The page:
By The Gazette Editorial Board
The 150-year-old Iowa Braille and Sight Saving School closed its residential facility on the Vinton campus last year. Now there’s talk of doing the same with the Iowa School for the Deaf in Council Bluffs. It’s among several issues involving the two schools’ future that a study committee is evaluating. Budget constraints and determining the most effective programs are driving the review.
We hope there’s no rush to end residential services for Iowa’s approximately 1,800 deaf students. Comparing the situation at the School for the Deaf to the Sight Saving School reveals substantial differences.
While closing the residential facility for vision-impaired students was not welcomed by some families, its time had come. Of about 500 students served by the school’s programs statewide, only five were living in the residential facility during its last year. Of the $4.9 million the Braille school received in state funding, nearly half was spent on the residential program alone.
The School for the Deaf has seen its residential student numbers drop, too — by half in the past decade. The decline is largely responsible for the rise in tuition cost, now a hefty $88,000 per student per year even with some staff layoffs and other cuts. Still, more than 100 students still lived on campus during the past school year.
Most important, some of the challenges faced by students with hearing loss differ from those with vision problems — primarily, the communication barrier.
That’s not to diminish the hurdles that students with vision disabilities face. However, students with hearing impairments who are placed in traditional classrooms with hearing peers often must rely solely on an adult interpreter to understand their teachers, most of whom aren’t trained in American Sign Language. Even in today’s more inclusive public schools, isolation is more common because a deaf student often is the only child in the classroom with a hearing disability and thus can have difficulty understanding and bonding with other students.
Those concerns seem to be reflected in the level of resistance to closing the residential facility in Council Bluffs. So far, among parents, alumni and others, the opposition to closure has been more extensive than when closure of Sight Saving School’s residential unit was being debated.
Supporters of the Council Bluffs residential facility defend what they say is its role in providing a campus culture vital to their children’s growth and success.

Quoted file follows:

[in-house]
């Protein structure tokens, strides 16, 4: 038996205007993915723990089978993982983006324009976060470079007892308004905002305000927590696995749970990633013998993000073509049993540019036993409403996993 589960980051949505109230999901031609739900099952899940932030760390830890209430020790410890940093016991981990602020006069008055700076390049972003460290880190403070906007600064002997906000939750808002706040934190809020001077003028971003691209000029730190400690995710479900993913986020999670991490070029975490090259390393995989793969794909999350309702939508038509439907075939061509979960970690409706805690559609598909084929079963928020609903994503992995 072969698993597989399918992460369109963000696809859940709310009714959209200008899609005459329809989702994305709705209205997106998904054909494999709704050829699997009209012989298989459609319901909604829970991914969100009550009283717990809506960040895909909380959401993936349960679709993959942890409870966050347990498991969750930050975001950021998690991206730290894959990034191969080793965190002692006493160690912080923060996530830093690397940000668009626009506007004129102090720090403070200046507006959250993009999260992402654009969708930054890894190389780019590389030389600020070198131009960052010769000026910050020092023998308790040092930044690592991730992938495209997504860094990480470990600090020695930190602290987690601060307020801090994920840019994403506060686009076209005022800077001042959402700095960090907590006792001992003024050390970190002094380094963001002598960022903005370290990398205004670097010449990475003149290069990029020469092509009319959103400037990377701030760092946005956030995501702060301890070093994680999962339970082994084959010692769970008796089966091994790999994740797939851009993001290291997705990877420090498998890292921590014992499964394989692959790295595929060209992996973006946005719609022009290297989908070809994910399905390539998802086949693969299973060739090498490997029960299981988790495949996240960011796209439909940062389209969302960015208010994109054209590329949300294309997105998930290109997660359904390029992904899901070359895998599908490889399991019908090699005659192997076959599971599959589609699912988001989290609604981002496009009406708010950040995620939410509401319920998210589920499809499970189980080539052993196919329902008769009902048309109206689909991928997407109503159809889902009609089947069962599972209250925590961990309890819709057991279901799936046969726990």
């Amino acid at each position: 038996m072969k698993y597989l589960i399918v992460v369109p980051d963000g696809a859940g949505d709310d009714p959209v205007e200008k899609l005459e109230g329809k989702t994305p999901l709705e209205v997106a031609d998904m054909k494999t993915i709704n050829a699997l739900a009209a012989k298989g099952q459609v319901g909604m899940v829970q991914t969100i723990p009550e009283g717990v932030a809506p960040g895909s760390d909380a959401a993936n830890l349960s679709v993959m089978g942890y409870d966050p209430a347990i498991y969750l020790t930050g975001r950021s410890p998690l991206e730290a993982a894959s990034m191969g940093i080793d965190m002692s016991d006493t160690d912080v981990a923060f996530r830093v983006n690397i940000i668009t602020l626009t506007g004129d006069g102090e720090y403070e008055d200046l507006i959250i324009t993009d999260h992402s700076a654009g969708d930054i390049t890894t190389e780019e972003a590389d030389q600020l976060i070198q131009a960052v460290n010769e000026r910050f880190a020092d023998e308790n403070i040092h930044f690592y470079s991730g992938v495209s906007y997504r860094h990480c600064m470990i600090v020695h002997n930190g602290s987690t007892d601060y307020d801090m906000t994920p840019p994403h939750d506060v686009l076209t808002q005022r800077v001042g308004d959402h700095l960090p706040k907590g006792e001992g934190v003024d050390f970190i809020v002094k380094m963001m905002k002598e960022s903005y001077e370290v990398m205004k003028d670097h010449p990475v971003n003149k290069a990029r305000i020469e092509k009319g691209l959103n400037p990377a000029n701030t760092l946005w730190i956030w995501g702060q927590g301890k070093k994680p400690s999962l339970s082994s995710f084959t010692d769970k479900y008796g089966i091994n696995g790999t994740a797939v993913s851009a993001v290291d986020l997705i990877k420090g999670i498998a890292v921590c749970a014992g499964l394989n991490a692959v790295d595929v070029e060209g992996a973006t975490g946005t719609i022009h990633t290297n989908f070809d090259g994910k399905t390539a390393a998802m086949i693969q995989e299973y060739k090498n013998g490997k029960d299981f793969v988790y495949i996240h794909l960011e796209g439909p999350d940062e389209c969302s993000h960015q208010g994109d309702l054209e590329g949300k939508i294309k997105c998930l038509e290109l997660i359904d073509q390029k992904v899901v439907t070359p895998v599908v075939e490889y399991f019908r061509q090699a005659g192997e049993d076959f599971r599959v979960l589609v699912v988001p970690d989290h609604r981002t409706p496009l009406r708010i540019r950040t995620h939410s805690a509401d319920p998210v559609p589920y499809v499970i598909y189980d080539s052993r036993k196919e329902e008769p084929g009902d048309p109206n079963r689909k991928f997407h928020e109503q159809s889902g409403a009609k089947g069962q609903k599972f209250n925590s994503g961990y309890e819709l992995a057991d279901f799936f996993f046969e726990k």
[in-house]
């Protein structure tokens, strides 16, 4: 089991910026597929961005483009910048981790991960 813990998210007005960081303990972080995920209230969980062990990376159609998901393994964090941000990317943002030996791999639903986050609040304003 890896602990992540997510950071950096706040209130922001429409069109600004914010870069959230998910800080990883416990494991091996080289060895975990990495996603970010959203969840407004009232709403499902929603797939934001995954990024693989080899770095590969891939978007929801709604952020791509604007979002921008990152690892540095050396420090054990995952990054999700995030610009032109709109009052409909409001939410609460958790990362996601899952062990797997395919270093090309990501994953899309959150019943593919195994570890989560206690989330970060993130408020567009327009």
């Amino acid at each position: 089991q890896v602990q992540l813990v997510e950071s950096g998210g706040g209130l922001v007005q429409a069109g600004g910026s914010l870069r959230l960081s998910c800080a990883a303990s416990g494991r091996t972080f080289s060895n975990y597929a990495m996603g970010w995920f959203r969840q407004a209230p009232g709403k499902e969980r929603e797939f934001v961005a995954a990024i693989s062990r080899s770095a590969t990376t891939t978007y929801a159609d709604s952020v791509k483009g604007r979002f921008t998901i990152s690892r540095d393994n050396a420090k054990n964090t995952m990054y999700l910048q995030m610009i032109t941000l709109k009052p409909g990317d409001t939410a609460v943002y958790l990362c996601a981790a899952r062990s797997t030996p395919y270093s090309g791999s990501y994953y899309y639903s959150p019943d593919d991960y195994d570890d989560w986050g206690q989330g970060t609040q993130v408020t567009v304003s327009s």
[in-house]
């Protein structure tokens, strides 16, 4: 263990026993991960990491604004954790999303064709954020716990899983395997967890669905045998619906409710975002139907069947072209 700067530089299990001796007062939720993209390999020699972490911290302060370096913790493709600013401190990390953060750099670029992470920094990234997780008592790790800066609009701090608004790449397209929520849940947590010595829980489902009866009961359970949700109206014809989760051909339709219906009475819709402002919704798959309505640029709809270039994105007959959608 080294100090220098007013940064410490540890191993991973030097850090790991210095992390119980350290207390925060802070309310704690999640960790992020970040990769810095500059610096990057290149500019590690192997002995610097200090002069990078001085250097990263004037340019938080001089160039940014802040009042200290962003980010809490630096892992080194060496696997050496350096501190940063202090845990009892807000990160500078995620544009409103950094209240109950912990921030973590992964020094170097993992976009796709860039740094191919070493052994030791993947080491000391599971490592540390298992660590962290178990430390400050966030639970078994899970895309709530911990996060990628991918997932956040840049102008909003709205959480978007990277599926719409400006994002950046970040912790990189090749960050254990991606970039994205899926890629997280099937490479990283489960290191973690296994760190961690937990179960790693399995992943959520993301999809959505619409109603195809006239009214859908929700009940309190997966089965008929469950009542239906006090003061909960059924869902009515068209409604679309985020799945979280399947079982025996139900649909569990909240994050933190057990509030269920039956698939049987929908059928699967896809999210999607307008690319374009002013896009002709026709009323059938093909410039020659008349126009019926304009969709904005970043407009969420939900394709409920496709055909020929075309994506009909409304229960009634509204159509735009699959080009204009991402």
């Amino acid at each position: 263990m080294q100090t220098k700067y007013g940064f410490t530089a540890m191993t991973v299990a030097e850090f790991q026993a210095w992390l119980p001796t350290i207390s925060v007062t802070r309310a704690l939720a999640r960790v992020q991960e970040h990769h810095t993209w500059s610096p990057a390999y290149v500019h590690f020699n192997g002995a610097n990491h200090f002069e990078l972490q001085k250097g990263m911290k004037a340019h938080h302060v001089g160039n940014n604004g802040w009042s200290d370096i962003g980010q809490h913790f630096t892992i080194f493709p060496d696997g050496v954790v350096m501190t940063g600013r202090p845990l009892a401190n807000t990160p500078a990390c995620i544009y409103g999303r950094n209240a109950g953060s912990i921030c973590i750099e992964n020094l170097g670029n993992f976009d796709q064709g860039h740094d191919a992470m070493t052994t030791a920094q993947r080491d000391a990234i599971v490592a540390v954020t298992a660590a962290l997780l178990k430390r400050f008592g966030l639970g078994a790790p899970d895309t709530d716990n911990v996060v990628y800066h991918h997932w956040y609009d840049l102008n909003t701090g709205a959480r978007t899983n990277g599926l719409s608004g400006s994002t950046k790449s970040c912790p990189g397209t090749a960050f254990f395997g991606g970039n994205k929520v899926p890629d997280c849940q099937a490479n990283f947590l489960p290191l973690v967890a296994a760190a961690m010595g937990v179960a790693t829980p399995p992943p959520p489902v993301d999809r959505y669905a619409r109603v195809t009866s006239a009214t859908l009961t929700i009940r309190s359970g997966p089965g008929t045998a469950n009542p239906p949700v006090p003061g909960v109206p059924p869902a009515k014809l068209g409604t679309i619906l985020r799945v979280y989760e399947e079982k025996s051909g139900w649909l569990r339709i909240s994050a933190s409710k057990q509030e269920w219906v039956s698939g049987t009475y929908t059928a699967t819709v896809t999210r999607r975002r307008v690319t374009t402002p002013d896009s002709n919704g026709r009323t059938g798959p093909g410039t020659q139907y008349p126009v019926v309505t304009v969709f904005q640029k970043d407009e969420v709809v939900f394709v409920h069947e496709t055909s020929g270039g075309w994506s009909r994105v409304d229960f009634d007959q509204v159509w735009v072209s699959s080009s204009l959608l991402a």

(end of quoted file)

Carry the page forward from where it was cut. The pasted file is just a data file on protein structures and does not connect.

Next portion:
The argument is not clear cut, though. Some research indicates that deaf students in specialized schools may miss some of the benefits of being “mainstreamed” into a traditional classroom (if enough support is available). There, they are more exposed to the “hearing world” where spoken language is used predominately. Students can learn how to adapt to certain challenges and to advocate for themselves in settings that are tailored more for hearing students and teachers. And they live at home full-time with their parents and family, who can provide unmatched nurturing and support.
The study committee members are looking at the residential issue as one part of the picture. Within the next few months, they’ll recommend actions to the Board of Regents, which oversees the two schools as well as Iowa’s public universities.
The committee is considering several options other than closing the Council Bluffs residential facility. They include establishing several regional centers around the state, merging services for both groups of students into a single campus, or moving services to a more central location.
The overall goal is to ensure equitable, effective services for all students across the state, according to Patrick Clancy, recently named superintendent of both schools.
That goal is important. So is efficiency with taxpayer dollars. But most important is how to best serve a student population with distinct needs. And that may well include retaining a residential option for some.
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